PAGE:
ISIS Video Shows Kidnapped Assyrian Christian Converting to Islam; Jihadists Call It 'Voluntary'

Assyrians hold banners as they march in solidarity with the Assyrians abducted by Islamic State fighters in Syria earlier this week, in Beirut, Lebanon, February 28, 2015. Militants in northeast Syria are now estimated to have abducted at least 220 Assyrian Christians this week, a group monitoring the war reported. The banner (R) reads, "We are not afraid of whom kills the flesh, we are not afraid of who destroys the stone. Assyrians and victorious." | (Photo: Reuters/Mohamed Azakir)

Terror group ISIS has reportedly released a video showing the conversion of one kidnapped Assyrian Christian into Islam. Previous reports have stated that the 200-plus Christian hostages have refused to deny Christ during ISIS' conversion attempts, but the latest video shows a man from the village of Tel Temit declaring that Muhammad is God's prophet.

"These forms of propaganda are repugnant, offend the conscience of every man and should provoke rebellion also on behalf of Muslims who have true religious piety" Archbishop Jacques Behnan Hindo, head of the Syrian Catholic archeparchy in Hassaké -Nisibi, told Fides News Agency in response to the video.

"It is obvious that the moral and physical violence on persons held hostage is another manifestation of barbarism in which we have fallen. We pray that the Lord helps and consoles those who suffer in his name."

The video has reportedly been spread throughout ISIS' websites. It identifies the villager as Sargon David, and shows him saying the formula of "Shahada," which declares "There is no God but God, and Muhammad is his prophet."

The jihadists, who have captured cities and towns across Iraq and Syria, kidnapped over 200 Assyrian Christians from 35 different villages in the Hasakah province in February.

One of the hostages that was later released, identified as Robert, revealed that ISIS has been trying hard to force the Christians to convert to Islam.

"They kept pressuring us to convert to Islam. It was their constant focus. But we were not mistreated." Robert said. "We said we would not convert. They said you must then pay the jizya [a Christian poll tax] or leave the country. That was the option given to us. We said we would pay the jizya but we would not convert."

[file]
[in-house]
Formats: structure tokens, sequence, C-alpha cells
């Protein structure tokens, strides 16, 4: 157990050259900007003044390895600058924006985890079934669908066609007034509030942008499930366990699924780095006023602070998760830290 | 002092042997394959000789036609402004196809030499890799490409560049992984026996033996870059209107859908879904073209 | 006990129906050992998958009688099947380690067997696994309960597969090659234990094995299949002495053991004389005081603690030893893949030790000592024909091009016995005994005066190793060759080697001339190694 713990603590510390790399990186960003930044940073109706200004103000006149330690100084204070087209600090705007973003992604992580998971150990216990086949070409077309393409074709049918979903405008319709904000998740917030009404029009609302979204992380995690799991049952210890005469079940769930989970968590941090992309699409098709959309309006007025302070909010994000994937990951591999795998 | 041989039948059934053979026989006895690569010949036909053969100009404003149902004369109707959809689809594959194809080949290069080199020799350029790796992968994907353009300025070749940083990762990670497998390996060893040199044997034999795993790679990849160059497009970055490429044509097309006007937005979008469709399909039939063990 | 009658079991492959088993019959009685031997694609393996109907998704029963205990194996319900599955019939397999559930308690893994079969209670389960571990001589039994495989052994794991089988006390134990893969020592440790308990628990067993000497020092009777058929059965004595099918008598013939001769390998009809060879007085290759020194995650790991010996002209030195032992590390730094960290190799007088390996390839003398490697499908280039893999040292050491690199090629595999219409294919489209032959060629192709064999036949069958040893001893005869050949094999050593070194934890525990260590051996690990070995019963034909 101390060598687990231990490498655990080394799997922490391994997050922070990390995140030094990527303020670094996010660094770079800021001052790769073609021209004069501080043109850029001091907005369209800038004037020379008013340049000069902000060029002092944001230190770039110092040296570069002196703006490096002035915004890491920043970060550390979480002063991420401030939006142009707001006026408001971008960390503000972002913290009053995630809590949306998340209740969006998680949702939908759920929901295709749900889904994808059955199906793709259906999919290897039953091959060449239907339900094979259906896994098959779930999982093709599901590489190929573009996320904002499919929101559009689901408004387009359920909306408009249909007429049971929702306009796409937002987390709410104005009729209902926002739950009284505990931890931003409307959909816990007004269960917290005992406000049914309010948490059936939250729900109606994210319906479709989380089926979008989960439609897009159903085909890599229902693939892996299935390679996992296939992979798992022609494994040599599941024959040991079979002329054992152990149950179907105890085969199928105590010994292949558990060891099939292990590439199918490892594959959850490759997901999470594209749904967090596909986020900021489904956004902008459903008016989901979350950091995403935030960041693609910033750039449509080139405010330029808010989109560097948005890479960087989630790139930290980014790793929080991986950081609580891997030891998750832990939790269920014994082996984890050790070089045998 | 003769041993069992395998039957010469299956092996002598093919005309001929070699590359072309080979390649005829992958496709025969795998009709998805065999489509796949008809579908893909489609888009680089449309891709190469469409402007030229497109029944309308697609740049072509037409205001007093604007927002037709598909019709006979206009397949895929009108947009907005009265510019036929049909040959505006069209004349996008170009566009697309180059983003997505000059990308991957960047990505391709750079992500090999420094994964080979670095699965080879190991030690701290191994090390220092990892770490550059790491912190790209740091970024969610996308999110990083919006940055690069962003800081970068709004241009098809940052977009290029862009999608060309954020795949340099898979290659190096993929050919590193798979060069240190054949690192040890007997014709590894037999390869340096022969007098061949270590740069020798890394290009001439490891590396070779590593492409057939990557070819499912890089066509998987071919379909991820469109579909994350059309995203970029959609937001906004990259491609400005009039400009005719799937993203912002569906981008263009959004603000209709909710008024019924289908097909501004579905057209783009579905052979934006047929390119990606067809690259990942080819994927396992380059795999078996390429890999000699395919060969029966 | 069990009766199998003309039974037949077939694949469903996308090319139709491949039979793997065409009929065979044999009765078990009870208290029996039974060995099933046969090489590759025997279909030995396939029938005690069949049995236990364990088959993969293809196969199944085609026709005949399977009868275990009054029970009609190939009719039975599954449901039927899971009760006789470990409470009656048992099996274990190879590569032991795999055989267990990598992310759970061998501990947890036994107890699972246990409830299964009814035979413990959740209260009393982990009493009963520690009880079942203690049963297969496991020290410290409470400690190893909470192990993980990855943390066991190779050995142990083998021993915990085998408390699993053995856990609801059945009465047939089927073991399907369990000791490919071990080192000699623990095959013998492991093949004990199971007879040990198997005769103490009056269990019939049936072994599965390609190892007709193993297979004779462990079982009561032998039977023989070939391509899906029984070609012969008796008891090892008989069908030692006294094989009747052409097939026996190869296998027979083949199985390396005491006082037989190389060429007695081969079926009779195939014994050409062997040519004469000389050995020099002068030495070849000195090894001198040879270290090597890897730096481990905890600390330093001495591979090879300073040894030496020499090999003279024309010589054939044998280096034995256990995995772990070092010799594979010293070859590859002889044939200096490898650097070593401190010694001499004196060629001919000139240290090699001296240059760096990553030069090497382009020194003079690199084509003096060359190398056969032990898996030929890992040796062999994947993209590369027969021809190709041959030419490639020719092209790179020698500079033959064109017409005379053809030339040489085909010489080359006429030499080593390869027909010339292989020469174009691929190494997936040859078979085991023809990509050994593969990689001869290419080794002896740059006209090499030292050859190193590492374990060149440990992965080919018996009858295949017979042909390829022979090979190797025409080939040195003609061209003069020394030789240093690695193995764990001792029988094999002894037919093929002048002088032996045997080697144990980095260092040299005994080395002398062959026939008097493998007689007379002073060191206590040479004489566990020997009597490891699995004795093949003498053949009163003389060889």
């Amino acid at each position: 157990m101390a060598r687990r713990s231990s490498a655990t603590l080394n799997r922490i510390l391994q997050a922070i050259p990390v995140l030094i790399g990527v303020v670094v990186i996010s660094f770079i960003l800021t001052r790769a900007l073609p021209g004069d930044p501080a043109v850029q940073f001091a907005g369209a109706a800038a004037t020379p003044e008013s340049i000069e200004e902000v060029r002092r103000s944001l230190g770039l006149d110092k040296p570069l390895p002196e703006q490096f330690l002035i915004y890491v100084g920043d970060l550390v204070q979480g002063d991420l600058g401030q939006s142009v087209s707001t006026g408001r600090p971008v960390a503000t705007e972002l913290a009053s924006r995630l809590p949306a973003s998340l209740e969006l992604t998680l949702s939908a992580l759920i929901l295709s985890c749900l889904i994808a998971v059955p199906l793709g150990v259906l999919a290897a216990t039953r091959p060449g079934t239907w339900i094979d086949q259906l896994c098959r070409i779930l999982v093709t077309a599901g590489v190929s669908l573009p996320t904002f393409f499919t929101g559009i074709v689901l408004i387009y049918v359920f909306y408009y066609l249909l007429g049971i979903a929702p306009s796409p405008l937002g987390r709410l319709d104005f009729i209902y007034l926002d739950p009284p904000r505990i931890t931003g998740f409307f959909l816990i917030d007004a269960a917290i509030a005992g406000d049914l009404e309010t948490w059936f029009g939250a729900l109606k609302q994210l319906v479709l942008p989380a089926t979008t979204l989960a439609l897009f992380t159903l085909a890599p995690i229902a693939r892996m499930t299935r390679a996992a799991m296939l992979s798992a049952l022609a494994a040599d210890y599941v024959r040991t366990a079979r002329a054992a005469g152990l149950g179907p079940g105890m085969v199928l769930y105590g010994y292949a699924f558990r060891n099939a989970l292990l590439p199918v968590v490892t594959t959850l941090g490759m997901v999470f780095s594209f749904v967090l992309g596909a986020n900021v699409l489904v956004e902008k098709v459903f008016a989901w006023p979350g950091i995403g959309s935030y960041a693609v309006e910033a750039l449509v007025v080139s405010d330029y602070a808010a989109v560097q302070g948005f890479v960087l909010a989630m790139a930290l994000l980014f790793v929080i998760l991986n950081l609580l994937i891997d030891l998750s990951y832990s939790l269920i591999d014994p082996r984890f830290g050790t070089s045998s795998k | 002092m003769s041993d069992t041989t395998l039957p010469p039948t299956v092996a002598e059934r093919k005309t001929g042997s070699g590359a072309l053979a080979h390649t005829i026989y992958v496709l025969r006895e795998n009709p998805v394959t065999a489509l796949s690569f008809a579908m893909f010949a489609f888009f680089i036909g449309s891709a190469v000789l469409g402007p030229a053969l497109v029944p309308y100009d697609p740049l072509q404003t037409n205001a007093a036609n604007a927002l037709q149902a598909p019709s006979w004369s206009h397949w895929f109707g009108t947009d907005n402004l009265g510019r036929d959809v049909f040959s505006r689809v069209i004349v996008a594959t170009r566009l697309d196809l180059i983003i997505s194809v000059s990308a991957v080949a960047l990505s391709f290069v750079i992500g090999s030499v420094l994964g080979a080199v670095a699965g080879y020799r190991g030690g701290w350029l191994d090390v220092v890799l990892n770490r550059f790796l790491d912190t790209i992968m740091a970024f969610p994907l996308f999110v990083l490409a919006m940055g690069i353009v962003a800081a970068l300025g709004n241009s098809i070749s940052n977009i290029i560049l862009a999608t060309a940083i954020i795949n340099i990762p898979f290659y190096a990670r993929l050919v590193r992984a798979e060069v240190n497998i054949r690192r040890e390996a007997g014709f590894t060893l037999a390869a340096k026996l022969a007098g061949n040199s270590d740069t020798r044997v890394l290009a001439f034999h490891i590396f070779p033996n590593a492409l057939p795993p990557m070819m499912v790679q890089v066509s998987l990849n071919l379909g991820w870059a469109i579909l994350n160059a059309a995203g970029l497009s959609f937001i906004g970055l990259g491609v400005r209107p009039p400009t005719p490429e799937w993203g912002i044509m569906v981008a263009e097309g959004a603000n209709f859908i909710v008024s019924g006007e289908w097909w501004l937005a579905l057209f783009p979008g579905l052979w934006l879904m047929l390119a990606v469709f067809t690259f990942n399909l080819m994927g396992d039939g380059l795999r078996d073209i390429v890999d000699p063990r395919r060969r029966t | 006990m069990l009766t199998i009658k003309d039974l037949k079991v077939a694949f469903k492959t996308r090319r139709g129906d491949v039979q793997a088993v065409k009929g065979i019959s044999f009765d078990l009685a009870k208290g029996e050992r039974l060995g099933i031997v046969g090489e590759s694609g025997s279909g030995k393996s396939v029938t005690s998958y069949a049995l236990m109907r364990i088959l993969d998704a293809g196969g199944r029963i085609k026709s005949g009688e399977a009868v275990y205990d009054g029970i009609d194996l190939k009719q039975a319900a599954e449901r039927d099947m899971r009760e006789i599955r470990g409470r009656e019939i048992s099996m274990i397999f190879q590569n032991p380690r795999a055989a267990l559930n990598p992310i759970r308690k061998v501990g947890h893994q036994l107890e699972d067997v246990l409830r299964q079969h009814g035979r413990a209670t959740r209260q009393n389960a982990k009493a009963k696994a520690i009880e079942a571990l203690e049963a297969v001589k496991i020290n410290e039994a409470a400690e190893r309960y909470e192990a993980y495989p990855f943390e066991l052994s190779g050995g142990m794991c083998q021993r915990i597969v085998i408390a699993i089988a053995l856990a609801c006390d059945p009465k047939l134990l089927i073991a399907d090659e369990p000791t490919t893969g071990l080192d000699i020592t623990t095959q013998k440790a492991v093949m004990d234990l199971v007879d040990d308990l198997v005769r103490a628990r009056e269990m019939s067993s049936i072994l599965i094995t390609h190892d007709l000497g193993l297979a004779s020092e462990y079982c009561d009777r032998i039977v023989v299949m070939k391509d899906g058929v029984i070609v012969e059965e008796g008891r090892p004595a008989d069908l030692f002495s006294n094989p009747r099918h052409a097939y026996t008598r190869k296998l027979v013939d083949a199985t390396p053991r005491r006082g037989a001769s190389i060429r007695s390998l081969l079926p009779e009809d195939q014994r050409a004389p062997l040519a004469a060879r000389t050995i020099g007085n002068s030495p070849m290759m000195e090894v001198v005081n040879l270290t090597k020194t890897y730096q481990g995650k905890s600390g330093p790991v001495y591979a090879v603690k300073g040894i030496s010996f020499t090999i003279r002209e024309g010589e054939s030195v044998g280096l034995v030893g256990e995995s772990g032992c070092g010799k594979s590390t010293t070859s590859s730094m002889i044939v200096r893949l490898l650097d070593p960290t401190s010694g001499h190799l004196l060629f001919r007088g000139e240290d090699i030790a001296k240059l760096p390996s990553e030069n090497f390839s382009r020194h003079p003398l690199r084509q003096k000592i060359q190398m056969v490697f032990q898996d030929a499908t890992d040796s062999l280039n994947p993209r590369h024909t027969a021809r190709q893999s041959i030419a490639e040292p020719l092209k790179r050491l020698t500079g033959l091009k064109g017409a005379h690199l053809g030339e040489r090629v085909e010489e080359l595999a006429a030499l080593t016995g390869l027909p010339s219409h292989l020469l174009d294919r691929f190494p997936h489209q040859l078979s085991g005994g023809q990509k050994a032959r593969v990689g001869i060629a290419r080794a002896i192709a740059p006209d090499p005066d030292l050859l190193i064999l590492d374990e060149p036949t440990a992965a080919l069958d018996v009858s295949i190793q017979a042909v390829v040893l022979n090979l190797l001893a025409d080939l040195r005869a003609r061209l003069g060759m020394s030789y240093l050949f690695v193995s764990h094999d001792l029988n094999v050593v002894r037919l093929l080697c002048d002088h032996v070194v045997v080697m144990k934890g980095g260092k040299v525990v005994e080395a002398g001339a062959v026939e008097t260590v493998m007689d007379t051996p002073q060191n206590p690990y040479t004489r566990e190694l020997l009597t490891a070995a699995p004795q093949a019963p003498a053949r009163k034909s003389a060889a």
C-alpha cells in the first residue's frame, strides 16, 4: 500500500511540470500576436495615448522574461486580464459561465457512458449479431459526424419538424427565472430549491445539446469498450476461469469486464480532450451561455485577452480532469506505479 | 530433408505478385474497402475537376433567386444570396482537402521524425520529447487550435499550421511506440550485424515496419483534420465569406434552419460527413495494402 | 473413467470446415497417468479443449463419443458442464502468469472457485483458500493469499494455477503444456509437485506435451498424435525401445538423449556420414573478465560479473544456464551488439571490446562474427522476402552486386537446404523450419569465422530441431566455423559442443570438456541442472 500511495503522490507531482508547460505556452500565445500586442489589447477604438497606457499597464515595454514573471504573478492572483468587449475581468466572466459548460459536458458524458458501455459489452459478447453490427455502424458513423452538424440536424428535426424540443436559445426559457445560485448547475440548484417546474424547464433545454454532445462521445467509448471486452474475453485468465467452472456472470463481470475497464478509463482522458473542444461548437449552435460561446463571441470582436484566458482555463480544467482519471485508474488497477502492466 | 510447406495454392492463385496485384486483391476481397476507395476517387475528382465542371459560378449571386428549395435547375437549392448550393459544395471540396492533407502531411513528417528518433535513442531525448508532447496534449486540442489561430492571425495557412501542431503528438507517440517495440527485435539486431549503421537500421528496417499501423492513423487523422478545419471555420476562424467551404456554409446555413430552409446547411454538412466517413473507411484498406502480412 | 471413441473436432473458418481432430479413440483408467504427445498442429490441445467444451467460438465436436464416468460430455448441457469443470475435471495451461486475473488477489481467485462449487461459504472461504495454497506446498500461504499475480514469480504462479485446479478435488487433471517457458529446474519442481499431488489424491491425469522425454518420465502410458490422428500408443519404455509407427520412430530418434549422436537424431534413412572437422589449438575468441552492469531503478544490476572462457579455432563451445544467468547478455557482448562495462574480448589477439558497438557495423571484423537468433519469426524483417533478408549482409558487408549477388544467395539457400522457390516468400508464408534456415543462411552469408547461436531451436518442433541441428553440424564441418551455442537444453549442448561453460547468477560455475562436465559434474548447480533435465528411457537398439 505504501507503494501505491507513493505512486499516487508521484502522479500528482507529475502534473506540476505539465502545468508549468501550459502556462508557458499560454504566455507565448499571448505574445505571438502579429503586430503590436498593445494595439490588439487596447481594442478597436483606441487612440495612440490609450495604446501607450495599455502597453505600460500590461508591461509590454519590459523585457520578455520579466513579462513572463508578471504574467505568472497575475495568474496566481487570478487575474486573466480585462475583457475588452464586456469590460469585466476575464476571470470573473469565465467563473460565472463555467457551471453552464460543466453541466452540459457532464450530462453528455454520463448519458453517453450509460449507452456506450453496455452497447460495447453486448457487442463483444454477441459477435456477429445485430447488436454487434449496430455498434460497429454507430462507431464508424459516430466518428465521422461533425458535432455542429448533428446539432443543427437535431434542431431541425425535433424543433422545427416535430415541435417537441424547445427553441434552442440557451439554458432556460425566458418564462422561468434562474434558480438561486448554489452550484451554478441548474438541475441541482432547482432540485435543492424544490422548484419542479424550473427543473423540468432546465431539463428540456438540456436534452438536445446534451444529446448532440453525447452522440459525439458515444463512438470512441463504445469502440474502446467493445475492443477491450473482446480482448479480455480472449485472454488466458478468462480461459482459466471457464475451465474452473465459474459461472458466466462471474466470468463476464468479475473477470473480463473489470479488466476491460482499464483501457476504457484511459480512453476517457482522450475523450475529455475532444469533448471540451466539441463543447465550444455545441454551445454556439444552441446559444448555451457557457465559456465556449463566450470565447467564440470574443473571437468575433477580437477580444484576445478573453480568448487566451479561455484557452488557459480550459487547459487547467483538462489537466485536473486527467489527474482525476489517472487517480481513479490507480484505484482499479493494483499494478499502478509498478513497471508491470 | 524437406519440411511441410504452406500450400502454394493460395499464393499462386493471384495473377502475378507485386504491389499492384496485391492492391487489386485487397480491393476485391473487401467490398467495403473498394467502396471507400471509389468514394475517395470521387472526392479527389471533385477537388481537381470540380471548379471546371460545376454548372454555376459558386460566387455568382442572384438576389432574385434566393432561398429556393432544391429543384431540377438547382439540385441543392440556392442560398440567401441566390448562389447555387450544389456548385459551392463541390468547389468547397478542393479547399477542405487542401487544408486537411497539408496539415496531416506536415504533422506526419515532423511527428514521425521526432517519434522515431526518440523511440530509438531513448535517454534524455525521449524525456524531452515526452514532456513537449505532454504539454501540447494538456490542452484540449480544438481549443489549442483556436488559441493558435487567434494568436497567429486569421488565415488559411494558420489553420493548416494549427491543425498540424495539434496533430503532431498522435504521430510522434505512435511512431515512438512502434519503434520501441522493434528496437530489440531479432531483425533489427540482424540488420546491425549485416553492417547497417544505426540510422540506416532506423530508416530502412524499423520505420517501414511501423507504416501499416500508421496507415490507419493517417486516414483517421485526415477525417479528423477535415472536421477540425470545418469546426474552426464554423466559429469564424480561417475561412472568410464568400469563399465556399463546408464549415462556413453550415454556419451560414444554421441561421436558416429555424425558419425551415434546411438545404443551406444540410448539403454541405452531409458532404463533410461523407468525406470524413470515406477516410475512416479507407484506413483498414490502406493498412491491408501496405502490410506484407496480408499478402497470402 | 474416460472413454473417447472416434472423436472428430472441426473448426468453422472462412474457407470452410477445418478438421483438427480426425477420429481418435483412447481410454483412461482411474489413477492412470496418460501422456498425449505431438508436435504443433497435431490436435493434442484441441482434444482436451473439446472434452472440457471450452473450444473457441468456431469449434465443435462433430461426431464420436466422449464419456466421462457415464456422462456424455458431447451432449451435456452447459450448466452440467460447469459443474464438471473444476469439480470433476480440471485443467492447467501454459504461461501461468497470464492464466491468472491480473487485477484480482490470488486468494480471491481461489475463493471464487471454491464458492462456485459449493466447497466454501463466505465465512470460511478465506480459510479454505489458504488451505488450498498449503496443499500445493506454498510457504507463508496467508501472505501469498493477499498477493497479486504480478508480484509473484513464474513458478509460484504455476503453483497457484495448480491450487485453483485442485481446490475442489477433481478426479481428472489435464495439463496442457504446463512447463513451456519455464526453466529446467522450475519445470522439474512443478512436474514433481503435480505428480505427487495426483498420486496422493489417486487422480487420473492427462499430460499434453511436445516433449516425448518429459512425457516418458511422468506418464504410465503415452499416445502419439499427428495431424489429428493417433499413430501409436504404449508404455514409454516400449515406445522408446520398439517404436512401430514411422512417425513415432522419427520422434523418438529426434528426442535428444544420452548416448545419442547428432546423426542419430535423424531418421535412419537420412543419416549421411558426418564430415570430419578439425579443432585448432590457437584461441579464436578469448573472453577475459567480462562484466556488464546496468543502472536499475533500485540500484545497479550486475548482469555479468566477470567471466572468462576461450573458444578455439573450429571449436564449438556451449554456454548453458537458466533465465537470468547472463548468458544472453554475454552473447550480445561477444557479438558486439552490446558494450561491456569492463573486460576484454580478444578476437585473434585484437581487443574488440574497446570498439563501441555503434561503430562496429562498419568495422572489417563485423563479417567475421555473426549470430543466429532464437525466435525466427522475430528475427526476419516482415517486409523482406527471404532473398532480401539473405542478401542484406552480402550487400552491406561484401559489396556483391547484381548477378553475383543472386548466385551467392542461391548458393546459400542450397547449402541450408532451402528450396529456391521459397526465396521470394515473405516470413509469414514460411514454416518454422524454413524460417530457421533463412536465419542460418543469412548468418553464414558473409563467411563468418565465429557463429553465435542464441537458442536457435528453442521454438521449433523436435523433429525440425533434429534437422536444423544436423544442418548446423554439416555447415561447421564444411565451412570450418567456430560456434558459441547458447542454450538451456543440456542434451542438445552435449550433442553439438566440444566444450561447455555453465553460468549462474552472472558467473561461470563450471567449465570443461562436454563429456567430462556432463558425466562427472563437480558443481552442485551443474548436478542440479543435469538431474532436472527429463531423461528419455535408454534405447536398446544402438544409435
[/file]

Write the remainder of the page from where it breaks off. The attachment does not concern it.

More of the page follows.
ISIS has targeted Christians on a number of occasions in its attacks across the region, and back in February released a video showing the beheadings of 21 Coptic Christians that had been kidnapped from Libya. The video was titled "A Message Signed with Blood to the Nation of the Cross."

The latest video shows David saying that he "voluntarily" converted to Islam, and calls on other Christians in Syria to do the same. One of the ISIS militants in the video claims that others from the Assyrian hostages "have converted to Islam without any pressure from us."

ISIS has carried out a number of operations in March focused on destroying ancient historical sites and monuments, and has been tearing down both Christian and Shiite Muslim shrines in northern Iraq.

Last week ISIS showed photos of its fighters destroying a fourth-century memorial built by an Assyrian king.

"We are not imported into our lands in Syria, Iraq and Lebanon," Ignatius Joseph III Yonan, patriarch of Antioch and all the East of the Syrians of the Syriac Catholic church, told the Guardian. "We call on the world that calls itself civilised to help us stay in our land, and defend our rights as citizens."

"Condemnation is not enough. Our destiny is in great danger, the Christians and the other minorities in Iraq," he added.

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